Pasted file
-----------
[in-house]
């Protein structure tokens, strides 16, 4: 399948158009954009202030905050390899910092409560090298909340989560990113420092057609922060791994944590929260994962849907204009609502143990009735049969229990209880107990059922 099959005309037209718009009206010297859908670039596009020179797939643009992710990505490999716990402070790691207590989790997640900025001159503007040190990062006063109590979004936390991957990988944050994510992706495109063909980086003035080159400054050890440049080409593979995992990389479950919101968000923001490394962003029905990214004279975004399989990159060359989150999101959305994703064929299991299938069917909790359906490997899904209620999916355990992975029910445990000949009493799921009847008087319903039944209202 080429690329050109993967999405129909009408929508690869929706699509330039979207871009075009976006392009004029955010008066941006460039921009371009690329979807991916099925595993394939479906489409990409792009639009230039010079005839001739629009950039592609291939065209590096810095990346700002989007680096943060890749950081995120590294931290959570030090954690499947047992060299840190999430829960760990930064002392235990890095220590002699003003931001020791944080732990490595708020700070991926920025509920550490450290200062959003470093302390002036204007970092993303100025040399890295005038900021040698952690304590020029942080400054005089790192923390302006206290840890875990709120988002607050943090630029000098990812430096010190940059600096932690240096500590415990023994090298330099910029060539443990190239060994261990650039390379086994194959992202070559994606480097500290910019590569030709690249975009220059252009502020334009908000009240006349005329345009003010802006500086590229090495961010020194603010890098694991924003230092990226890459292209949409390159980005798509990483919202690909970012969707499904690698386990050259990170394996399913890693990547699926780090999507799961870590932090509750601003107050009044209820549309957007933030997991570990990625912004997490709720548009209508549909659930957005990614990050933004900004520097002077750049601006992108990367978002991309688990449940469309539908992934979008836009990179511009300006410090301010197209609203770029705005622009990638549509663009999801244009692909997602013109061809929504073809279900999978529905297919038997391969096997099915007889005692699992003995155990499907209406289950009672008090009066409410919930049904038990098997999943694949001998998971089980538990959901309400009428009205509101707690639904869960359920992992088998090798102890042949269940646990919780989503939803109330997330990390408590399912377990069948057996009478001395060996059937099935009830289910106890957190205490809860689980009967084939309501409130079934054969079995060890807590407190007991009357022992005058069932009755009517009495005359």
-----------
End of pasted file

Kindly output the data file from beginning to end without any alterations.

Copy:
[in-house]
């Protein structure tokens, strides 16, 4: 399948158009954009202030905050390899910092409560090298909340989560990113420092057609922060791994944590929260994962849907204009609502143990009735049969229990209880107990059922 099959005309037209718009009206010297859908670039596009020179797939643009992710990505490999716990402070790691207590989790997640900025001159503007040190990062006063109590979004936390991957990988944050994510992706495109063909980086003035080159400054050890440049080409593979995992990389479950919101968000923001490394962003029905990214004279975004399989990159060359989150999101959305994703064929299991299938069917909790359906490997899904209620999916355990992975029910445990000949009493799921009847008087319903039944209202 080429690329050109993967999405129909009408929508690869929706699509330039979207871009075009976006392009004029955010008066941006460039921009371009690329979807991916099925595993394939479906489409990409792009639009230039010079005839001739629009950039592609291939065209590096810095990346700002989007680096943060890749950081995120590294931290959570030090954690499947047992060299840190999430829960760990930064002392235990890095220590002699003003931001020791944080732990490595708020700070991926920025509920550490450290200062959003470093302390002036204007970092993303100025040399890295005038900021040698952690304590020029942080400054005089790192923390302006206290840890875990709120988002607050943090630029000098990812430096010190940059600096932690240096500590415990023994090298330099910029060539443990190239060994261990650039390379086994194959992202070559994606480097500290910019590569030709690249975009220059252009502020334009908000009240006349005329345009003010802006500086590229090495961010020194603010890098694991924003230092990226890459292209949409390159980005798509990483919202690909970012969707499904690698386990050259990170394996399913890693990547699926780090999507799961870590932090509750601003107050009044209820549309957007933030997991570990990625912004997490709720548009209508549909659930957005990614990050933004900004520097002077750049601006992108990367978002991309688990449940469309539908992934979008836009990179511009300006410090301010197209609203770029705005622009990638549509663009999801244009692909997602013109061809929504073809279900999978529905297919038997391969096997099915007889005692699992003995155990499907209406289950009672008090009066409410919930049904038990098997999943694949001998998971089980538990959901309400009428009205509101707690639904869960359920992992088998090798102890042949269940646990919780989503939803109330997330990390408590399912377990069948057996009478001395060996059937099935009830289910106890957190205490809860689980009967084939309501409130079934054969079995060890807590407190007991009357022992005058069932009755009517009495005359």